## Topic outline

• ### Essential Questions

1. When is recursion a good way to think about relationships? When are 2-variable relationships a better way? What are the strengths and weaknesses of each method?
2. How do mathematicians represent the concept of change?
3. How does knowing the definition of "solution" and "equation" help us in this unit?
4. How does knowing math help make digital art?
5. The most famous saying in statistics: "Correlation isn't causation." What does this mean? Why do we need statisticians to tell us this?
• ### Whole Course Resources

[coming soon]

### I will...

1. Master the coordinate plane by:
2. Do art with Desmos Graphing Calculator.
3. Represent recursion in a variety of ways

### So I can...

1. Use recursion in stories, tables, diagrams, and graphs to make predictions about linear relations.
2. Translate among those representations fluently and explain in my own words how they model the same quantitative relationship.
3. Name and use all components of the coordinate plane.

### As assessed by...

[coming soon]

### I will...

[coming soon]

### So I can...

1. Recognize that “linear” means a constant rate of change and I can represent that in a variety of ways.
2. Distinguish linear vs non-linear relations.
3. Use a spreadsheet to create tables and visuals.

### As assessed by...

[coming soon]

### I will...

[coming soon]

### So I can...

1. Determine rates of change from data with non-unit gaps.
2. Interpret this in context and determine whether relations are linear or not.
3. Recognize and represent a rate of change in a variety of ways.
4. Parse any linear relation in terms of input variable, output variable, rate of change, and "initial" value.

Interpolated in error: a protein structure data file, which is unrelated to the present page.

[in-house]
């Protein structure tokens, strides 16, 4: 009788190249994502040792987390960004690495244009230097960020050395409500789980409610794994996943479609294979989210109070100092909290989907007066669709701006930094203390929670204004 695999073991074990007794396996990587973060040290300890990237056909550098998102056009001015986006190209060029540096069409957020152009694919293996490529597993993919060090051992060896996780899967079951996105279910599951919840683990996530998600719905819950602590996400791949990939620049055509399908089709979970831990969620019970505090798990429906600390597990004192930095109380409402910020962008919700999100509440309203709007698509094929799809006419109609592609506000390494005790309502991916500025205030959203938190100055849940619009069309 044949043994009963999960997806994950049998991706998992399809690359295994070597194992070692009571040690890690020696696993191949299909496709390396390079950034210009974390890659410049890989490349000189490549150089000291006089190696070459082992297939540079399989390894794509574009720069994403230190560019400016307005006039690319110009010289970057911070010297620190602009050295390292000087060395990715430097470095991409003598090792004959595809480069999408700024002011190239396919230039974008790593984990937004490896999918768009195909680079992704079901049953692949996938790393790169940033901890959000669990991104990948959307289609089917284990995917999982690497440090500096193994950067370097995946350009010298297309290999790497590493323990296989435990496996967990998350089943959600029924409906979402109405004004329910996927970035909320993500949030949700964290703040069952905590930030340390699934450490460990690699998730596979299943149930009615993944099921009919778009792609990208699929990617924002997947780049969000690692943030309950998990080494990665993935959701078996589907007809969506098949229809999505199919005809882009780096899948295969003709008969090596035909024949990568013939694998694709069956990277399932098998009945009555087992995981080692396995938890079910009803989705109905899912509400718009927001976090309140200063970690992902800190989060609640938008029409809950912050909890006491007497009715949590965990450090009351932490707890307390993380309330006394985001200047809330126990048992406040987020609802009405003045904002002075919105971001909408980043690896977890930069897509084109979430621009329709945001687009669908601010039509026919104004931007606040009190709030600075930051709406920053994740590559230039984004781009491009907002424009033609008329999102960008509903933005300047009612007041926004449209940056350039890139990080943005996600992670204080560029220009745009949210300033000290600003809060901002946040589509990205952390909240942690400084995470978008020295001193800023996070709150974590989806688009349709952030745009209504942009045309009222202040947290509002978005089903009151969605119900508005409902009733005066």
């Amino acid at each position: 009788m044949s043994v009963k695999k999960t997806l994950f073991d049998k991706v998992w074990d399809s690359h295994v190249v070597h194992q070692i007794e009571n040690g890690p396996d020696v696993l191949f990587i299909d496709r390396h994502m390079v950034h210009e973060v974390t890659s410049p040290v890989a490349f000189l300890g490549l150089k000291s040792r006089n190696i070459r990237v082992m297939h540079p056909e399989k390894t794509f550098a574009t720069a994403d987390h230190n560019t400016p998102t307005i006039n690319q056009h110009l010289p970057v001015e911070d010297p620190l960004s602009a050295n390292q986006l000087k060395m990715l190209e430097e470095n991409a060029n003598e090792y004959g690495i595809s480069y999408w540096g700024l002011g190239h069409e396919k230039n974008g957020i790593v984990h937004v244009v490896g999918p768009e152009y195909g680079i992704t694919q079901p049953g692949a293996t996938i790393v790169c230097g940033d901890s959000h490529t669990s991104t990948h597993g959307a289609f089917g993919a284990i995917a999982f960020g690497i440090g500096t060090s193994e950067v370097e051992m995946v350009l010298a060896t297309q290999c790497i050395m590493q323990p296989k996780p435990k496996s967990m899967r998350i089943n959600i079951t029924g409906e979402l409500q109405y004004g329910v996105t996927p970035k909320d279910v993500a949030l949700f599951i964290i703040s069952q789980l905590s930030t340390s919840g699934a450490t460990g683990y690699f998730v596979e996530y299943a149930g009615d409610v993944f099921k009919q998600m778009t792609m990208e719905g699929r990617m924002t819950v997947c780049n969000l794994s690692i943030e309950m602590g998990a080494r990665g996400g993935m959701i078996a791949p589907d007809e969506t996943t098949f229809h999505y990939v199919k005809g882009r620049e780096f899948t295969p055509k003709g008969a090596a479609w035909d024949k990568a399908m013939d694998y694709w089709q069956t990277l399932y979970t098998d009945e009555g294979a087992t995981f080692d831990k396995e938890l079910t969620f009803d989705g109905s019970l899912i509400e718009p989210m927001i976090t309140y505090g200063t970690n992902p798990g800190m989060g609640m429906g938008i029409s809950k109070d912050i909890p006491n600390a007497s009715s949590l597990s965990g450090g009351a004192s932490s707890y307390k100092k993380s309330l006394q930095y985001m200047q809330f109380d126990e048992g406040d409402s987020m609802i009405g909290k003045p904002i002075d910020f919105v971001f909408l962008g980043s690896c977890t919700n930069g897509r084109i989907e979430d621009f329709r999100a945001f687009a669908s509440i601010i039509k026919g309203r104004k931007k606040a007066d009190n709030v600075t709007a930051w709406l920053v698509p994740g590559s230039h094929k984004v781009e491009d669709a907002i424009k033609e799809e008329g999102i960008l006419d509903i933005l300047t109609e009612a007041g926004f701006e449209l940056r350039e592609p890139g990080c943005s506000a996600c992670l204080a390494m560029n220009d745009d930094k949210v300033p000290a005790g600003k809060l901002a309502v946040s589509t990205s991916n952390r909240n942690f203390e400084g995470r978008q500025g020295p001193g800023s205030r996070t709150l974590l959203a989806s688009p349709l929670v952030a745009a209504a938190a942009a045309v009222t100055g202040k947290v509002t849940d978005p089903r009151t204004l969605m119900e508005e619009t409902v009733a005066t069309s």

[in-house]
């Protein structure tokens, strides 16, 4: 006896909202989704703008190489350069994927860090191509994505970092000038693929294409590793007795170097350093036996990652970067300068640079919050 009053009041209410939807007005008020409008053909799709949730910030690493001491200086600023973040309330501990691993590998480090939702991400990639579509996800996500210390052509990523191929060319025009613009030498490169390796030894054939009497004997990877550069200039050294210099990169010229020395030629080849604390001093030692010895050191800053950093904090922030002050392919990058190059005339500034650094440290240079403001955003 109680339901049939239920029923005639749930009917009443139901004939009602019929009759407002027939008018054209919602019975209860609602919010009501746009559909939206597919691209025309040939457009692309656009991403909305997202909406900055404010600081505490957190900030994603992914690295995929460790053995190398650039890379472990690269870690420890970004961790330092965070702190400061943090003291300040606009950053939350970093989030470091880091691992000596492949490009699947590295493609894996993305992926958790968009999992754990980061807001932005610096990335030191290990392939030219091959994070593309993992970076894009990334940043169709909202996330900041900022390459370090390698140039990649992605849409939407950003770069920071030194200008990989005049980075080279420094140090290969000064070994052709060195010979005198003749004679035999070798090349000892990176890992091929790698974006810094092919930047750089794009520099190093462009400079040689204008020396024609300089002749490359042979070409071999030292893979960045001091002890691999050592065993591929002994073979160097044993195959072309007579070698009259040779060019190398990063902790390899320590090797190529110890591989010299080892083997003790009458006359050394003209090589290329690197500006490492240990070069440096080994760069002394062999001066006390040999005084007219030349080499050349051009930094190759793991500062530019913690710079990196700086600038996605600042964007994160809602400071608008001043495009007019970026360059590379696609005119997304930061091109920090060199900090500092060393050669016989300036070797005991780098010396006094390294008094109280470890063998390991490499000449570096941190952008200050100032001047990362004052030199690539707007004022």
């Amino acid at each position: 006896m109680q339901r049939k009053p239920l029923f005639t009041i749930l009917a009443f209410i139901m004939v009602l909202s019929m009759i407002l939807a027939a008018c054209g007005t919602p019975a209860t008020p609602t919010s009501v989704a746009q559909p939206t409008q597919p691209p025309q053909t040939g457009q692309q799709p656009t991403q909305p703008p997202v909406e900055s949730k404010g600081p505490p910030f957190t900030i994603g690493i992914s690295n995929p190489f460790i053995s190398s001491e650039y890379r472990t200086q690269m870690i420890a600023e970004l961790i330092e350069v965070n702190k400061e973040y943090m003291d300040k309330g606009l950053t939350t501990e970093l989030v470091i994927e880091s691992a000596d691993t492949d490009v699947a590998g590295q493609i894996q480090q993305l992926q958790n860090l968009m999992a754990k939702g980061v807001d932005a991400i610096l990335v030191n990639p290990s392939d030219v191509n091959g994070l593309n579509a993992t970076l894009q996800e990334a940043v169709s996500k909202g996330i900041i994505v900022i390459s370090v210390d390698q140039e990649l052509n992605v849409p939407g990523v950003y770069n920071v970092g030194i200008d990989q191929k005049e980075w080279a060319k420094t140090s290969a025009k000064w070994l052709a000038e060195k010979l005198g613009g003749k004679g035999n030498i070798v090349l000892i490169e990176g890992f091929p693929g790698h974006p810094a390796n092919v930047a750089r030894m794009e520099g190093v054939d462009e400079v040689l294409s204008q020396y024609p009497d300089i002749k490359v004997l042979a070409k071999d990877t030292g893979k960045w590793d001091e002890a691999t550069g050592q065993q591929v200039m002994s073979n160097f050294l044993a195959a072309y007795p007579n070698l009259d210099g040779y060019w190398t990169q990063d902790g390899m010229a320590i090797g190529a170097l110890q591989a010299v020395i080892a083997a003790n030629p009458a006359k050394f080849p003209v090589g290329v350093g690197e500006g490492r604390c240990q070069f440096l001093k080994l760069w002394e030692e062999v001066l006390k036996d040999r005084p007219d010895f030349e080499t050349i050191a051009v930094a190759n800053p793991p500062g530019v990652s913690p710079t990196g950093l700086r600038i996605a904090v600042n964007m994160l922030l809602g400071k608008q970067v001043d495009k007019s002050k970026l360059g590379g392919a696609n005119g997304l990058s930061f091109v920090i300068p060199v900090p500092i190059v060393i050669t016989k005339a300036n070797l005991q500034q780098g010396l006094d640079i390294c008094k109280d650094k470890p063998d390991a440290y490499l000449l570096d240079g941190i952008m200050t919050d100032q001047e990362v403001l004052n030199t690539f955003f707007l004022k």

### As assessed by...

[coming soon]

### I will...

1. Reverse engineer and perform generalization Magic Tricks
2. Crack the code (formula) on some VisualPatterns.org.
1. Beginner patterns: #4, 7, 14, 17, 18, 435
2. Example
3. Blank Template
3. Also make the leap from patterns to algebra with
1. JUMP 8 Formulas, Tables, and Graphs
2. Level 1 Example
3. Level 1 Exercises
4. Level 2 Exercises
5. Level 2 Template . (Make your own!)
6. Level 3 Exercises. Recompile to get new numbers.
7. Generalizing Linear Patterns
4. Crack the code (formula) on even HARDER VisualPatterns.org.
1. Intermediate: #12, 32, 436, 437
3. What do you most need to remember from each level of difficulty?
4. Can you tell which are linear and which are not?
5. Solve equations using inverse operations.
6. Optional: Reasoning with Lengths

### So I can...

1. Recognize situations in which recursion is tedious or inexact.
2. View algebraic formulae as a generalized relationship, one that is verified when all the data are solutions. I know that the graph of an equation is the plot of the equation’s solutions.
3. Understand letter variable as an abbreviation for a class of numbers rather than a fixed and known number.

### As assessed by...

[coming soon]

### I will...

1. JUMP 7.1 Creating and Using Algebraic Expressions & Equations
2. Linear Structure Recognition
3. Linear Relations Word Problems, Part 1
4. Linear Relations Word Problems, Parts 2 & 3
5. Complete the Graphs and Equations exercises.
6. Determine Equation from Line
1. Level 1 (only integers)
2. Level 2 (some fractions)
7. Desmos: Match My Line
8. Desmos: Marbleslides - Lines
9. Desmos: Land the Plane
10. Tables to Equations
11. From Equation to Parameters to Line (no tables)
12. Visual Patterns: #435, 436, 437 (dots)

### So I can...

1. Translate between data, visuals, tables, equations, and graphs for all linear relations. I can explain in my own words how they all model the same logical relationship.
2. Solve problems symbolically and graphically.
3. Create art with points, lines, and restrictions in Desmos.

### As assessed by...

[coming soon]

### I will...

1. Analyze the Sleep & Seizures case
2. Analyze the International COVID case numbers.

### So I can...

1. Sketch regression lines and estimate and interpret their equations.
2. Generate multiple reasonable hypotheses for the relationship and propose ways to test (falsify) them.
3. Generate practical examples of how correlation does not imply causation.

### As assessed by...

[coming soon]